CHAPTER 11 Characteristic Functions and Generating Functions | 155 |

CHAPTER 12 Functions of a Single Random Variable | 173 |

CHAPTER 13 Functions of Multiple Random Variables | 206 |

CHAPTER 14 Inequalities Convergences and Limit Theorems | 241 |

CHAPTER 23 Probabilistic Methods in Transmission Tomography | 666 |

APPENDIXES | 683 |

References | 714 |

Index | 716 |

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### Common terms and phrases

ผ ๐ 2006 John Wiley มมม algorithm autocorrelation function autocovariance balls binomial distribution coefﬁcients conditional density conditional expectation conditional probability corresponding covariance CX(h CX(T deﬁned deﬁnition degrees of freedom determine Differentiating digit discrete distribution function eigenvalues equation event Example F X(x ffiffiffi ffiffiffiffi ffiffiffiffiffiffi 2p ffiffiffiffiffiffiffiffiffiffiffi ffiffiffiffiffiffiffiffiffiffiffiffiffi FIGURE ﬁlter ﬁnd ﬁrst follows fX(x fXY(x,y fY(y fZ(z fZW(z,w Gaussian distribution given by Eq Hence histogram impulse response input integral interval inverse Kalman linear Markov chain martingale mean and variance mean value minimum mean-square error noise obtained from Eq orthogonal output parameter pixel Poisson Poisson distribution Probability and Random random process random process X(t region regression result rX(h RX(t RXY(t sample space satisﬁed sequence shown in Fig solution solve stationary process stationary random process Substituting Eq Table uniformly distributed vector Venkatarama Krishnan Copyright Wiener process zero mean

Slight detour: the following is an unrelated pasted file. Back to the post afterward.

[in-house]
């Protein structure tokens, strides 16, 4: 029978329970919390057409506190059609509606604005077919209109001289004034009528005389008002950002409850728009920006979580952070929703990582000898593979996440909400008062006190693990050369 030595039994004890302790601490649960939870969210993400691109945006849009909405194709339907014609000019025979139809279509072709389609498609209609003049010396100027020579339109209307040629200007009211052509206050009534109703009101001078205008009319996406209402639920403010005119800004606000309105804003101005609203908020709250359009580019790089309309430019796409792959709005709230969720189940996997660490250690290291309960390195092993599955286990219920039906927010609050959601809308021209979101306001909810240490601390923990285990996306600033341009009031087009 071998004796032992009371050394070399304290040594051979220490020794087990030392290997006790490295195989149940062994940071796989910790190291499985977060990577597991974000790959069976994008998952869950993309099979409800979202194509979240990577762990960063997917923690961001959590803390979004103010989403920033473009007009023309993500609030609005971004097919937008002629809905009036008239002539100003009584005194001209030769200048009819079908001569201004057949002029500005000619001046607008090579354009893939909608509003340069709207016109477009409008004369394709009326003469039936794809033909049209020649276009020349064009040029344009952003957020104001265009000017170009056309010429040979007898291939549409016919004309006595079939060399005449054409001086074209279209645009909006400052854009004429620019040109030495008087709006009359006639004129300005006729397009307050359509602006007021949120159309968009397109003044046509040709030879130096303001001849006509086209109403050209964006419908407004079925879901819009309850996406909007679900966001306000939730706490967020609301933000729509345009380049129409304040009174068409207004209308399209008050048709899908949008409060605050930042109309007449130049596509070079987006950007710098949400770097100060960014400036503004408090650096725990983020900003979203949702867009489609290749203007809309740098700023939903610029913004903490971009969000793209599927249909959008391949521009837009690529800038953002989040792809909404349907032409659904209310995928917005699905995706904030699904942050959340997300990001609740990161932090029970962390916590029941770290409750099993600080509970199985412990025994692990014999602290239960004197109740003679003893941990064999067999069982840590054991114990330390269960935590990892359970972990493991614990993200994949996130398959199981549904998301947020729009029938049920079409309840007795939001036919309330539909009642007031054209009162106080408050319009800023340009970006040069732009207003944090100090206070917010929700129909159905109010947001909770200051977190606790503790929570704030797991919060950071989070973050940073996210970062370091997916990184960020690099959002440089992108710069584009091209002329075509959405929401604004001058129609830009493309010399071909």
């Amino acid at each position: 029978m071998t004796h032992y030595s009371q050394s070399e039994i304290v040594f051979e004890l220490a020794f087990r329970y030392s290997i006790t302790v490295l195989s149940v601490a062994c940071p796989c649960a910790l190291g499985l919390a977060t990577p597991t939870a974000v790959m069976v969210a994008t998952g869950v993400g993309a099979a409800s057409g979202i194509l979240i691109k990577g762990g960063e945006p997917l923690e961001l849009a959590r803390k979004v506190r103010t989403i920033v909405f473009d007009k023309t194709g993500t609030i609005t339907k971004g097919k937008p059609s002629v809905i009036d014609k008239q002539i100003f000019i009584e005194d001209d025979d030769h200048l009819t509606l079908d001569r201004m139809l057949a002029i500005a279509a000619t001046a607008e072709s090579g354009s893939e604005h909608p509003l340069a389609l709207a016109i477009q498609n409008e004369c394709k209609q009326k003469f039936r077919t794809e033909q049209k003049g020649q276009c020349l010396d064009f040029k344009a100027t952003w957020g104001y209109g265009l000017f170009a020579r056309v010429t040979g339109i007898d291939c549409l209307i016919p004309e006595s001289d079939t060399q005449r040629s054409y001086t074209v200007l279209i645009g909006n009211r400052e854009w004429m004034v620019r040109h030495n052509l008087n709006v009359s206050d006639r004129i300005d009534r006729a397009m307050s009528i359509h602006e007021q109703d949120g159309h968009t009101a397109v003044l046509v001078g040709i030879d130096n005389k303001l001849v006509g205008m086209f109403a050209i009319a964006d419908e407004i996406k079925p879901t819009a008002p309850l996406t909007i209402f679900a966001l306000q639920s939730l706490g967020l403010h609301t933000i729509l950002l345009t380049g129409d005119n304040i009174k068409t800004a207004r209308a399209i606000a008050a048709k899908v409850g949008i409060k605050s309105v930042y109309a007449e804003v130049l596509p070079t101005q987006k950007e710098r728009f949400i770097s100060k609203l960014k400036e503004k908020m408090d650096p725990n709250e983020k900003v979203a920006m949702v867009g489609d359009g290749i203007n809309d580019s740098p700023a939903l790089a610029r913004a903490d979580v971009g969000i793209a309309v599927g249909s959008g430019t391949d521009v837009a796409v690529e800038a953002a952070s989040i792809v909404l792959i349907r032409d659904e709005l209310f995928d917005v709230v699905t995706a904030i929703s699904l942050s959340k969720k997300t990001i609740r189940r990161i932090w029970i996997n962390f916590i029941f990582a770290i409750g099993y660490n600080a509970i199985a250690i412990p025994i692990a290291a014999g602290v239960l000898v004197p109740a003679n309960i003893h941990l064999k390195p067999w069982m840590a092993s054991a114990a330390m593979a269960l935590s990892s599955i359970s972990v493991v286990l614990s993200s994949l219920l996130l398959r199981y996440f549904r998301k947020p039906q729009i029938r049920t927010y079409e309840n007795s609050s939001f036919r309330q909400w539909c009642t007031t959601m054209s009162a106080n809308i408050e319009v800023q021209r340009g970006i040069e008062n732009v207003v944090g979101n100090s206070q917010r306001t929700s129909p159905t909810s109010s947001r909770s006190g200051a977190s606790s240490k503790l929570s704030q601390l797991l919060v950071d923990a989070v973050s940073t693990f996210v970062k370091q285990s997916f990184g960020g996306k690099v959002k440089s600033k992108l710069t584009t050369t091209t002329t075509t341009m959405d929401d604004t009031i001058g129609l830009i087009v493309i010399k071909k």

### Popular passages

Page 543 - A system is non-decomposable if every state can be reached from every other state in a finite number of steps, that is, there exists an integer n > 1 such that Pij(n) > 0.

Page 287 - Similarly, the row rank of a matrix is the number of linearly independent rows. If...

Page 154 - Using (2.12) and (2.13), the result that the absolute value of an integral is less than or equal to the integral of the...

Page 293 - The n roots of the characteristic equation are called the eigenvalues of the matrix A, and in linear systems they are also known as the "poles

Page 424 - V , it is necessary and sufficient that the following two conditions be satisfied: 1) EJ ^ 0 does not belong to the code V 2) E.

Page 140 - The joint probability density function of two random variables x and y...

Page 258 - ... 5.5 Let {Xn} be a sequence of independent identically distributed random variables with means 0 and variances 1. Let Sn = Xi + Xz + • • • + Xn be the sequence of their consecutive sums. For n= 1, 2, • • • define a stochastic process {Yn(t), 0 < t < 1} as follows...

Page 283 - The first subscript denotes the row, and the second subscript denotes the column.

Page 5 - Finally, the difference of two sets A and B, denoted by A — B, is the set of all elements of A that are not elements of B. A — B = {x: xe A and x $ B} For example, {1,3, 9} -{3, 5, 7} = {1,9}.